Are the good times really over for good?

The great Merle Haggard once had a song called “Are the Good times Really Over for Good?” The tune wondered sadly if America’s best days are in the past.

I thought of the song after listening to area farm group leaders talk about the U.S. House passage of its version of the new farm bill. Some of the leaders dislike the House legislation, others flat-out detest it. They’ve worked for two years to get a new farm bill, and what they got in the House is far different from they want.

It’s no secret that U.S. farmers are a small minority in America. It’s also no secret that farmers, especially ones in the Midwest, traditionally have enjoyed political clout in Washington, D.C., that far exceeds their small numbers. (Farmers would argue that’s a good thing, that it’s a big reason why the United States has a safe, affordable food supply. Critics of the the U.S. farm program would argue otherwise.)

Is the House vote Thursday another sign of lost political clout for Midwest farmers? Are the good times really over for good?

Drop me a line and let me know what you think.

And let me know where you rank Merle Haggard on the list of country music singers. Top 50? Top 20? Top 10?

2 thoughts on “Are the good times really over for good?

  1. I don’t think the best days are over yet, though political partisan bickering threatens our ability to move forward. The fact that the poor GOP leadership, headed up by one of the statistically least-effective Speakers of the House in our nation’s history (Boehner), allowed the Farm Bill to split the SNAP program and farming programs for the first time since the 1970s shows us a clear lack of effective prioritization in the House. Maybe I am just overly-hopeful that this cannot endure for forever, because unless our representatives in DC can move beyond party i.d. and start legislating on behalf of their constituents, then perhaps our best days are over.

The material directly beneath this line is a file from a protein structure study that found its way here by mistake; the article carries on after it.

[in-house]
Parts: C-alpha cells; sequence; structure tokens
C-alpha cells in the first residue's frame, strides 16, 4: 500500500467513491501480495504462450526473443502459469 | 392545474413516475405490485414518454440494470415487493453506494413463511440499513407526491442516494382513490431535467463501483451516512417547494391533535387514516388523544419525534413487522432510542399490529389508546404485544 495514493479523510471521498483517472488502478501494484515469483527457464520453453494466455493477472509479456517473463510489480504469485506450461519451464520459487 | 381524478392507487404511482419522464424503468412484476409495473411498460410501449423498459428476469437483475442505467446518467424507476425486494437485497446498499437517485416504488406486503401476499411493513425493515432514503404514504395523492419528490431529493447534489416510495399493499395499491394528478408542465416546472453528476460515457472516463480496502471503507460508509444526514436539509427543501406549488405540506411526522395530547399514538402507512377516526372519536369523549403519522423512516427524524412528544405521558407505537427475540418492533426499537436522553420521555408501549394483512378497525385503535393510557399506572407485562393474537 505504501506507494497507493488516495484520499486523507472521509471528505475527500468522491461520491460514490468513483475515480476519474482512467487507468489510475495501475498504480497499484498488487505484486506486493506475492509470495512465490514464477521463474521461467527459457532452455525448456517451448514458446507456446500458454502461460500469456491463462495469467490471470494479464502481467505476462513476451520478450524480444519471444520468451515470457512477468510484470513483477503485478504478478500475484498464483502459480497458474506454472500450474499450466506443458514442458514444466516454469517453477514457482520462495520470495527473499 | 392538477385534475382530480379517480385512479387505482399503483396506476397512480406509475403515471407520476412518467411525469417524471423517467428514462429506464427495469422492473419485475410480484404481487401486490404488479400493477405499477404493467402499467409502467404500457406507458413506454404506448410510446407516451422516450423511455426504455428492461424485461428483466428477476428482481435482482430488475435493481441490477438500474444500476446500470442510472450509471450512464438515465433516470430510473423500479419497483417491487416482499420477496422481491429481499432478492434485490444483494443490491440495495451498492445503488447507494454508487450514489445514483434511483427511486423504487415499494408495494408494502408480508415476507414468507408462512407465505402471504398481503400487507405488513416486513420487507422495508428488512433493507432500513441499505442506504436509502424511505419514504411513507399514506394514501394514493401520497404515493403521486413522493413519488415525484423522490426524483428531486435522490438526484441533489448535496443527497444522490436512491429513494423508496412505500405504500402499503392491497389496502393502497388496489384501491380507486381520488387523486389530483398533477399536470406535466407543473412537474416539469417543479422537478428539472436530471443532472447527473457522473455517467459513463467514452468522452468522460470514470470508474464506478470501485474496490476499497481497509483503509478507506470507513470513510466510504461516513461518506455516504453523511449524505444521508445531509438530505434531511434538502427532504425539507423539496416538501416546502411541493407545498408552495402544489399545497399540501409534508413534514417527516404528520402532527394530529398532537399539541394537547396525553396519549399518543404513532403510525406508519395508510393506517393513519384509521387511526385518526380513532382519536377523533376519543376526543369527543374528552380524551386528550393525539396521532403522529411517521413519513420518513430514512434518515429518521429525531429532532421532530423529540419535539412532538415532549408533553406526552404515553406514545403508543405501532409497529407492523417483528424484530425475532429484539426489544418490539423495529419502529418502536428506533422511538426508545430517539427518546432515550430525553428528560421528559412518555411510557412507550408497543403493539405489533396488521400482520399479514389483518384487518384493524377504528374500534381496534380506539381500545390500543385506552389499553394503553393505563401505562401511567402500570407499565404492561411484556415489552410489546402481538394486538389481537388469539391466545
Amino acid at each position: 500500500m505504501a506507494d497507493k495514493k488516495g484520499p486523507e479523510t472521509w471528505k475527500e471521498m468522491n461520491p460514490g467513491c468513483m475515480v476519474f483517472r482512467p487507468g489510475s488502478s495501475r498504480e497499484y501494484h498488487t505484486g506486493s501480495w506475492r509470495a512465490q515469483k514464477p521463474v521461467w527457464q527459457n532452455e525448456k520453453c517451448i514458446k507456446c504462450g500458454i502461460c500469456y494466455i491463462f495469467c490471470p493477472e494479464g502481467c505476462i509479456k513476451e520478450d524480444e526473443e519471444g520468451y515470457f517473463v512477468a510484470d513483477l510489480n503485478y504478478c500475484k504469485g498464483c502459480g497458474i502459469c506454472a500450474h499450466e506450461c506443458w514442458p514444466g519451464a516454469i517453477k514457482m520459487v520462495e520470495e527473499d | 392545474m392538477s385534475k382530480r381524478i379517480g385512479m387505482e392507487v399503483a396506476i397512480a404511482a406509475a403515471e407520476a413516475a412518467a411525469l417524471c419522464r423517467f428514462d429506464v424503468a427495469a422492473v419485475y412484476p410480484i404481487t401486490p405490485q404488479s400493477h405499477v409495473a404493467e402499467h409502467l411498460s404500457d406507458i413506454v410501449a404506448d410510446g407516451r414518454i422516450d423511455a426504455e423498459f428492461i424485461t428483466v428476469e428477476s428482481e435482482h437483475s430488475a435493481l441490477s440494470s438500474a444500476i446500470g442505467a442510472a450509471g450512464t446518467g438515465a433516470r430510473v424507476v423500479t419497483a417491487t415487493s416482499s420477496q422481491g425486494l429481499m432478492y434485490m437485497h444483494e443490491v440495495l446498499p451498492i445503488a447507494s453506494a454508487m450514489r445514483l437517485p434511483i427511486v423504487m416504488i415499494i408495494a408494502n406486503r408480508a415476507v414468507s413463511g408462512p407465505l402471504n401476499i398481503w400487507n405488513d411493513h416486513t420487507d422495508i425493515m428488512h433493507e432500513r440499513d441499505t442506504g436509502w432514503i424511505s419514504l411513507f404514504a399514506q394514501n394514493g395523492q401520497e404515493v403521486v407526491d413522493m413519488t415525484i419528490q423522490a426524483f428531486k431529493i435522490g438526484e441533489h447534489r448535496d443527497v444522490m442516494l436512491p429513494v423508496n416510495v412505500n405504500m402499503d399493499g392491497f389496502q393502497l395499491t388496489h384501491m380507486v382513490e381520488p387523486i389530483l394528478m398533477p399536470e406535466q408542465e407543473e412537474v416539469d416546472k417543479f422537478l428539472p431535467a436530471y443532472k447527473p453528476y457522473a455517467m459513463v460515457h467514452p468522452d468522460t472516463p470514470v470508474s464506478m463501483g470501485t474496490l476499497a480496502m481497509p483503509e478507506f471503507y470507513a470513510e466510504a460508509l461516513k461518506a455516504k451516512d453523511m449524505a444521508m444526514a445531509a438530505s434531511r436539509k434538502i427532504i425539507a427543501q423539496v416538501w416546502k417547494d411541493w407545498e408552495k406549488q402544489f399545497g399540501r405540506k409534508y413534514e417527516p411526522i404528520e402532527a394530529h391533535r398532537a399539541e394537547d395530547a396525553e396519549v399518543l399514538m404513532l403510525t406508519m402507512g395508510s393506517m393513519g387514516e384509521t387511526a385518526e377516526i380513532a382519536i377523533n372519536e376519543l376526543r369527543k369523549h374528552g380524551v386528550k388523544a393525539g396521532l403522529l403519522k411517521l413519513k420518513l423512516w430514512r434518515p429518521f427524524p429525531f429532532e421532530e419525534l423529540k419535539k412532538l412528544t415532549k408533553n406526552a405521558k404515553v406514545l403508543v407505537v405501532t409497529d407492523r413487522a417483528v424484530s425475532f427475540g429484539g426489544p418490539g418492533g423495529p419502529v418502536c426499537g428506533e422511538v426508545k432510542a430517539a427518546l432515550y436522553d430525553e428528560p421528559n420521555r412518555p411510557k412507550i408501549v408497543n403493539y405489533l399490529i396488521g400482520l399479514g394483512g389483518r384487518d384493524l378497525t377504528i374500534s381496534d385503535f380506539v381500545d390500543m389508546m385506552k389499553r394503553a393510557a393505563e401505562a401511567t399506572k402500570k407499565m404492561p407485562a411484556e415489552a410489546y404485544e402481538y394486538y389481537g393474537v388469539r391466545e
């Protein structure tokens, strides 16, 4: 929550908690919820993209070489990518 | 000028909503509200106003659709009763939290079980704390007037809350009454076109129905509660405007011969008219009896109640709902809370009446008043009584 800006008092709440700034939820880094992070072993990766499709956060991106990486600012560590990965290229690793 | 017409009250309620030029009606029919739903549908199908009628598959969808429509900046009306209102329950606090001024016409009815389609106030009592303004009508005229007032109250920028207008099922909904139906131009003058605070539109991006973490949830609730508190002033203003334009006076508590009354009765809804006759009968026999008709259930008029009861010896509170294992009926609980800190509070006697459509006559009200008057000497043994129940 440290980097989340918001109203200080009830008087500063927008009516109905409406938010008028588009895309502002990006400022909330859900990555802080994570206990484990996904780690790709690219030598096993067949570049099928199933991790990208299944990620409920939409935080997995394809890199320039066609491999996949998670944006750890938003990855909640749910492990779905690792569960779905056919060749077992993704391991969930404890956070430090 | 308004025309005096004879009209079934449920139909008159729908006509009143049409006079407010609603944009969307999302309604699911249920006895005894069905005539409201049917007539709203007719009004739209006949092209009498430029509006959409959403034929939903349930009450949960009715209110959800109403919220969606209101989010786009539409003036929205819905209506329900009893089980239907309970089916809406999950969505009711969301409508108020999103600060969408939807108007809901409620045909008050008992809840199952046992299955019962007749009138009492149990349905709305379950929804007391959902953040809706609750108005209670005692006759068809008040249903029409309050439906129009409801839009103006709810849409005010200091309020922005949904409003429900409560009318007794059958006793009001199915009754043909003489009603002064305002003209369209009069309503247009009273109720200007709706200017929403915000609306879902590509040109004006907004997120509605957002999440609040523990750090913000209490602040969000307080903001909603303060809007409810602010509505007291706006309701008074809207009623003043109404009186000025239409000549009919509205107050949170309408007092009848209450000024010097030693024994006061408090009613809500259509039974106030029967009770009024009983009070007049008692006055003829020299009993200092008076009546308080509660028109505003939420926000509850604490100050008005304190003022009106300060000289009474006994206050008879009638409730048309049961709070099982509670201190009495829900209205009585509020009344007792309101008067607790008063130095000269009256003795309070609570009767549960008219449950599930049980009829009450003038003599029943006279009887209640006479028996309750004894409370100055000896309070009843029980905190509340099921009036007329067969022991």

2. The US Government has $222 Trillion in unfunded liabilities. Cuts are going to happen. Better to take cuts now, rather than hitting a brick wall.

    Its past time to wean the farmers off farm subsidies. Land prices are at an all-time hight. One farmer bought his 14 year old son a new pickup. Another a new pickup for his 15 year old.

    People are fed up that farmers are living like kings and still collect subsidies.

    That $222 Trillion in unfunded liabilities is going to end with a crash…

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